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MARCUS MILLER, A NIGHT IN MONTE-CARLO


An essential collaborator with Luther Vandross and Miles Davis, Marcus Miller is a smart and prodigious bassist whose magic fingers and production prowess have touched and improved projects by everyone from Jay-Z to Kathleen Battle. Miller deftly shifts between jazz and razzle-dazzle on “A Night In Monte-Carlo” (Concord Jazz), a juiced-up blend of poppin’ bass notes, turntable scratching, and star turns by singer Raul Midon and trumpeter Roy Hargrove. Oh, and he fronts this date with the grandiose L’Orchestre Philharmonique De Monte-Carlo. “Blast!” “I Loves You Porgy” and two Davis covers – “So What” and “Amandla” showcase Miller’s audacity and tasteful swagger, but when the level of musicianship is this good, you’ve got to give the guy his props. Notably, his “Amazing Grace,” played on bass clarinet with sweeping strings is effectively stirring while “Strange Fruit,” a duet between Herbie Hancock and Miller, seizes the senses with its immediacy and naked emotion. (9 tracks; 63:33 minutes)
   

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THE RIPPINGTONS featuring RUSS FREEMAN


Forget the Jersey Shore. Traipsing through swank hotel bars on the French Riviera calls for a modern soundtrack and guitarist Russ Freeman offers a mostly effective one on “Cote D’Azur” (Peak Records). Waylaying his customary radio-ready smooth jazz sound, Freeman and his Rippingtons (saxophonist Jeff Kashiwa, Rico Belled, Bill Heller and Dave Karasony) push deeper into electronica and mine the grooves of European lounge music for this trim set. The punchy compositions don’t break a sweat but the anthem-like title track, with its strobe light rhythmic licks and Mediterranean guitar, is as sticky as cotton candy. Synthetic flourishes abound on faux-global melodies like “Le Calypso” and “Passage To Marseilles,” while the clubby, late-night pop of “Rue Paradis” sounds like something out of a James Bond movie. It’s harmless background fare couched in fantasy and ether. (10 tracks; 40:15 minutes)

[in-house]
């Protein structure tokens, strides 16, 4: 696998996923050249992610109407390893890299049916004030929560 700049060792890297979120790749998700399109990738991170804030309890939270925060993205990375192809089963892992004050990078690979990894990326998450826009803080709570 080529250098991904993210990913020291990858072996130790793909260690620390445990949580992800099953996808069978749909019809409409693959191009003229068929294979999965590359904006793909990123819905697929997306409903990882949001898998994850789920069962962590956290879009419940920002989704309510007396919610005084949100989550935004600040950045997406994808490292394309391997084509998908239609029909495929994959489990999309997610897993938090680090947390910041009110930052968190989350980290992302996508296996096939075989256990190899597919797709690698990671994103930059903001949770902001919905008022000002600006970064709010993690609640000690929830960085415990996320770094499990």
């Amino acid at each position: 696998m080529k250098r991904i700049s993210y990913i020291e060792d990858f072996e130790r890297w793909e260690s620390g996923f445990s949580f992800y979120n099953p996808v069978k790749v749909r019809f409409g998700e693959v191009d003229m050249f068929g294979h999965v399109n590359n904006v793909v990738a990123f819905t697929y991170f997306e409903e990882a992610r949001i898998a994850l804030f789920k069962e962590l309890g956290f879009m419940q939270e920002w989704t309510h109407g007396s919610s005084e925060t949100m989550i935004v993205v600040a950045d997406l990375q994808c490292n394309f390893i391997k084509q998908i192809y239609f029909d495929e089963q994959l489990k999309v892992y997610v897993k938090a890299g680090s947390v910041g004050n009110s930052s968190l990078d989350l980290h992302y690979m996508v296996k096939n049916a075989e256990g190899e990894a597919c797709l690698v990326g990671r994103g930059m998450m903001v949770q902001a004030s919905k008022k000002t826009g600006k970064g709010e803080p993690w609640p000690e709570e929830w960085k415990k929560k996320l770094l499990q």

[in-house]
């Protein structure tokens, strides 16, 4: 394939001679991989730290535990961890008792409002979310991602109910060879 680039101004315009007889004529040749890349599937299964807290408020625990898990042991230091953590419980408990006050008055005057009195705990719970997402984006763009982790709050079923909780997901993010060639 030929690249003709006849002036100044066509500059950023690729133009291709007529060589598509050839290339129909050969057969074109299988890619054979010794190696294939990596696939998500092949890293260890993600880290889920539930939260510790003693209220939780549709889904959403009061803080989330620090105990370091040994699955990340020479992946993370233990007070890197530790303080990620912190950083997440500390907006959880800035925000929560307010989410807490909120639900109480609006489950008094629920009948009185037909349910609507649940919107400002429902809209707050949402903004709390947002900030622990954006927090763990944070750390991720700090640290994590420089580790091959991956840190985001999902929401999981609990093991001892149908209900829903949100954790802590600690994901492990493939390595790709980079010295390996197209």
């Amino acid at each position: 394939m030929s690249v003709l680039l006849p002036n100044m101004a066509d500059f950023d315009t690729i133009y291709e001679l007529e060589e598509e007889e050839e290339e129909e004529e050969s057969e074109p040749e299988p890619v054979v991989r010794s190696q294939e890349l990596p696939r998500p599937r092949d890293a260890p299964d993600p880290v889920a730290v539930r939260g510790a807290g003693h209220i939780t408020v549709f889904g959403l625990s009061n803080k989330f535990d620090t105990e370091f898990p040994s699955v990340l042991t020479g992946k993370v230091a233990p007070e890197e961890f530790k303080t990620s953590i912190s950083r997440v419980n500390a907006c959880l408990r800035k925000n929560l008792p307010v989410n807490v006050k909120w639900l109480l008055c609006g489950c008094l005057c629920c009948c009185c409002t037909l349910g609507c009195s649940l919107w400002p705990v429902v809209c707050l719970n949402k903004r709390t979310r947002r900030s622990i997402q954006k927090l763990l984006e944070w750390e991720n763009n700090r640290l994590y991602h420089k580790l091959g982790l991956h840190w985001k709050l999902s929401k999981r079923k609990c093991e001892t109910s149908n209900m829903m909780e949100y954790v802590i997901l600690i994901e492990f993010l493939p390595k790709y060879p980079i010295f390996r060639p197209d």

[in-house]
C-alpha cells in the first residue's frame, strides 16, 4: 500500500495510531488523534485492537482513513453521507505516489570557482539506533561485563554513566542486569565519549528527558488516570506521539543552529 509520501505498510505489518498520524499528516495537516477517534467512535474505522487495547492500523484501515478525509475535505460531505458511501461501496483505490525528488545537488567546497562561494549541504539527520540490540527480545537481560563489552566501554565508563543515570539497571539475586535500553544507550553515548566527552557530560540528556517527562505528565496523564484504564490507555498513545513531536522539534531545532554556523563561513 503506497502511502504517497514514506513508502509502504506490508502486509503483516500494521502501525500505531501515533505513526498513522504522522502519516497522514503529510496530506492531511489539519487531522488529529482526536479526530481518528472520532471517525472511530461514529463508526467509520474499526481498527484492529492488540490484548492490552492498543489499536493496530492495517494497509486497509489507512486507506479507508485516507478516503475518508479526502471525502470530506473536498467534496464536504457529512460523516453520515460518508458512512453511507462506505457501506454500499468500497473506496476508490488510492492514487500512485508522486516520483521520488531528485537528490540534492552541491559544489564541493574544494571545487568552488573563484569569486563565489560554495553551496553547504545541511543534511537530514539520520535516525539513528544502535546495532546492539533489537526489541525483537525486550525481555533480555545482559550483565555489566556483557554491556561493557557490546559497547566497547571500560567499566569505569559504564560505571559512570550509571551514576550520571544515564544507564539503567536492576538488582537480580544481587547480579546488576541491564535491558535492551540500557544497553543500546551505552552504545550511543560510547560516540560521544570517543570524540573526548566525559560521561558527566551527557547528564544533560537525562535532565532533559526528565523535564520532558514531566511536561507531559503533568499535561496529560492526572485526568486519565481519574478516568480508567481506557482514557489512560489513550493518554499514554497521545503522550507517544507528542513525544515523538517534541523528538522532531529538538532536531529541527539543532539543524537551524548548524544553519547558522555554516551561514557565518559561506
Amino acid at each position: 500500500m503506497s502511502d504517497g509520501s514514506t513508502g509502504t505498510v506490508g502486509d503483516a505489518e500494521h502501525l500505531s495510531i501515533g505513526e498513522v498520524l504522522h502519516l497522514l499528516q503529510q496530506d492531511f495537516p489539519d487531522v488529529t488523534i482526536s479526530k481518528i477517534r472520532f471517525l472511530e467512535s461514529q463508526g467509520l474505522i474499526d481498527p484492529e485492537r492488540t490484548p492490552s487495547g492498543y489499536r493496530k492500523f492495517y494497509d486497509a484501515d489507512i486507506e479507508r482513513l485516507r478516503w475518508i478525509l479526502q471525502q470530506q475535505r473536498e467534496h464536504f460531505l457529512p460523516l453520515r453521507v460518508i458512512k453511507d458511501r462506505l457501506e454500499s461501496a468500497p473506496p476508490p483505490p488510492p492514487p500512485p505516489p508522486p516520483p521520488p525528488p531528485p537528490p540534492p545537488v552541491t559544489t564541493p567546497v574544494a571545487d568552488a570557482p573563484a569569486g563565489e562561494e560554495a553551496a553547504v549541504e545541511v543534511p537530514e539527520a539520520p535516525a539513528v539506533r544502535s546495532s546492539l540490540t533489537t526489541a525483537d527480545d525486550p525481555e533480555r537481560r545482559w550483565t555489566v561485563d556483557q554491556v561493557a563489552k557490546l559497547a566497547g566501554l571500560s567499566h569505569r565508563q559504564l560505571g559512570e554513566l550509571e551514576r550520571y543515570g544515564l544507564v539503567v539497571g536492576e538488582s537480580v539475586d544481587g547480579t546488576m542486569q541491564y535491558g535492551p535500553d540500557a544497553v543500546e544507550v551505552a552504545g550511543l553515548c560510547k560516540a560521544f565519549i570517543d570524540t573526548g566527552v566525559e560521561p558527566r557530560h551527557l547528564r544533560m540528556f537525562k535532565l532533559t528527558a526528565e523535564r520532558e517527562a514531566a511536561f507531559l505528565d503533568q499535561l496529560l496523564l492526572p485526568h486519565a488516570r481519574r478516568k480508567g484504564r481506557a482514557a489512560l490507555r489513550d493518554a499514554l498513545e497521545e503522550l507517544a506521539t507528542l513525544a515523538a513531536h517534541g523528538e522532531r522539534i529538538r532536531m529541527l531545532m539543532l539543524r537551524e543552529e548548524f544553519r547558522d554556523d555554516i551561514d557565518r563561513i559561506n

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Saturday, January 1, 2011

BRAD GOODE, TIGHT LIKE THIS

A swift and inventive trumpeter, Brad Goode’s “Tight Like This” is a straight-ahead, take-no-prisoners kind of session. It’s the Chicago native’s fourth recording for Delmark, a persevering jazz and blues label that gallantly supports unsung jazzers like Goode. Here, with pianist Adrean Farrugia, bassist Kelly Sill and drummer Anthony Lee, the trumpeter reinvents the title tune originally recorded by Louis Armstrong in 1928 with a feel-good groove that won’t let go. “Tight Like This” shows that Goode is an ebullient storyteller who weaves vibrant melodies (“The River”) with adroit phrasing and, by mixing up his clutch originals with underplayed standards, he creates a kinetic listening experience.  Pianist Farrugia nearly steals the show, but Goode knows when to yield space (“Climbing Out”) and when to take back the spotlight. Highly recommended. (11 tracks; 58:12 minutes)  www.delmark.com